Green party excluded from U debate

Despite the Green Party’s status as a major political party in Minnesota, the Student Legislative Coalition, an independent nonprofit student-funded group at the University, has refused to allow the Green Party gubernatorial candidates to participate in the upcoming April 17 debate at Ted Mann Concert Hall.

The exclusion of these candidates is based on unclear and unfairly applied criteria and is a disservice to the University student community, where the Green Party has gained a high level of support in the past two years.

This support is illustrated by the voting results in Ward 2 for Ralph Nader in the presidential campaign of 2000, where he received 16 percent of the votes. It’s also evidenced in the overwhelming support for Cam Gordon in the precincts bordering the University campus in last November’s City Council elections, where he received 64 percent of the votes (49 percent ward-wide).

The SLC is in clear violation of election law pertaining to nonprofit organizations. Federal law requires nonprofit 501(c)(3) organizations to be “non-partisan” and use “pre-established, objective criteria” when determining which candidates will be included in debates sponsored by the organization.

First, the SLC has failed to provide clear,
pre-established criteria. In meetings with representatives from the University Green Party, SLC executive director and adviser David Boyd repeatedly modified the criteria allegedly
pre-established by the SLC board of directors and has to date failed to provide minutes illustrating the establishment of the criteria for inclusion in the debate. It is clear the criteria were arbitrarily established, in discordance with 501(c)(3)
decision-making procedures.

Furthermore, Boyd – former aide of Minneapolis Councilman Joe Biernat and campaign volunteer for Paul Wellstone – has failed completely to establish the SLC’s criteria for inclusion as objective.

In regard to the first criterion, “Candidate must have the name recognition to be a serious candidate,” Boyd has directly acknowledged that name recognition could not be measured objectively based on the current wording of the criterion.

In regard to the next criterion, “Candidate received 15 percent of the vote in a previous election,” Boyd acknowledged that Republican gubernatorial candidate Brian Sullivan could not have met this criterion, since he has never before run for public office, but insisted Sullivan does have name recognition – a criterion Boyd himself later admitted was irrelevant and subjective.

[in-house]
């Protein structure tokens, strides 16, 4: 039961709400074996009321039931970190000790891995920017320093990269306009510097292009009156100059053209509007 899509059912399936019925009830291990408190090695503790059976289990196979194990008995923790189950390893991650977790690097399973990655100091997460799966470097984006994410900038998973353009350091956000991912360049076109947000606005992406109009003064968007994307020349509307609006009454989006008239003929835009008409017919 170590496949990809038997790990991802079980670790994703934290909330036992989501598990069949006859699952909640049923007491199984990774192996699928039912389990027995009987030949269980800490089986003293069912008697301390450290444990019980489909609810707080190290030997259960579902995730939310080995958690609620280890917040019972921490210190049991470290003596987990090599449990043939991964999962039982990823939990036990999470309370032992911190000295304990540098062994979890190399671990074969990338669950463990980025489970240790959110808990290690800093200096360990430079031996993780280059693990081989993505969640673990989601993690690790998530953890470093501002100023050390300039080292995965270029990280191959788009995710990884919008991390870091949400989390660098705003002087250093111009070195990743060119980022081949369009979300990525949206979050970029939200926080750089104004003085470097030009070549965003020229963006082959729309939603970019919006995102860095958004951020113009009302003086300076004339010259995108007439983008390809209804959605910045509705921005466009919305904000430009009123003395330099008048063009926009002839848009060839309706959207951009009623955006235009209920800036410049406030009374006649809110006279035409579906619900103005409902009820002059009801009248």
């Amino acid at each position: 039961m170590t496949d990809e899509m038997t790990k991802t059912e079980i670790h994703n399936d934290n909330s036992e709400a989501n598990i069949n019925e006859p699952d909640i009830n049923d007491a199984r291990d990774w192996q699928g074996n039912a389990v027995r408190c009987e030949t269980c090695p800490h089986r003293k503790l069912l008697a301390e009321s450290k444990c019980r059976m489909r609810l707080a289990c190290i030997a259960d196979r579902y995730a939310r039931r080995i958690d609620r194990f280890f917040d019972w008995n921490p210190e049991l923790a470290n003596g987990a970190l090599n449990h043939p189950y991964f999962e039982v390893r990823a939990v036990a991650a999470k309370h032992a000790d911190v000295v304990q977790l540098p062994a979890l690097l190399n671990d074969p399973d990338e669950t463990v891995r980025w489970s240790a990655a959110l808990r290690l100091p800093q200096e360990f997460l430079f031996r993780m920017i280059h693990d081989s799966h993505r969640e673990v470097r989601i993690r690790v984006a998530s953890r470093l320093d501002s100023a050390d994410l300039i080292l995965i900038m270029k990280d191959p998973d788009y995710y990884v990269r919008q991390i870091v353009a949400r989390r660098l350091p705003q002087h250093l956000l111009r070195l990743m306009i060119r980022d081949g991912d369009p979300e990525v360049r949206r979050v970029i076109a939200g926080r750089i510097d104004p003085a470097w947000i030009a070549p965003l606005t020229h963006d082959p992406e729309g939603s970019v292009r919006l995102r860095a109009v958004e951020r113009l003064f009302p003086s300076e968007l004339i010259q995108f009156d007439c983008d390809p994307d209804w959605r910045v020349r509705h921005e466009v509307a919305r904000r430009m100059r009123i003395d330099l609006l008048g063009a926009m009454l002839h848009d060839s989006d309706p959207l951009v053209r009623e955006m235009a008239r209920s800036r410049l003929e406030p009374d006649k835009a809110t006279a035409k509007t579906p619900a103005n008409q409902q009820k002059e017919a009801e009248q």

Finally, Boyd repeatedly altered the final criterion, “Have the ability to raise funds to be a serious candidate,” citing minimum fundraising levels of $5 million, $2 million, and $600,000, respectively, thus revealing the ad hoc establishment of the criterion, as well as its arbitrary and subjective premise.

None of the other candidates invited to the debate has been subjected to or been required to prove he or she meets the aforementioned criteria. In light of this fact, it is worthy to note the campaigns of Green Party candidates Ken Pentel and Nick Raleigh have received documented correspondence from members of the SLC stating the candidates’ exclusion is based on their “minor party” status and “inability to win” an election.

The “official” criteria only came after representatives of the University Green Party, the Green Party of Minnesota and the Green Party gubernatorial campaigns met with Boyd to discuss the partisan nature of the SLC’s decision to exclude the Green Party from this debate.

We ask individuals of all political leanings to contact the SLC and demand that candidates of all major political parties in Minnesota be included in this debate.

Representatives of the University of Green Party are preparing at this time to file complaints with the Federal Election Commission, the Internal Revenue Service, and the Minnesota State Elections Board. The complaints cite the SLC’s failure to follow non-partisan election regulations, resulting in the unfair exclusion of the Green Party from what appears to be, as of today, an extremely closed and partisan debate.

 

Brett M. Stephan is a co-organizer of the University’s Green Party and an alumnus. He welcomes comments at [email protected] Send letters to [email protected]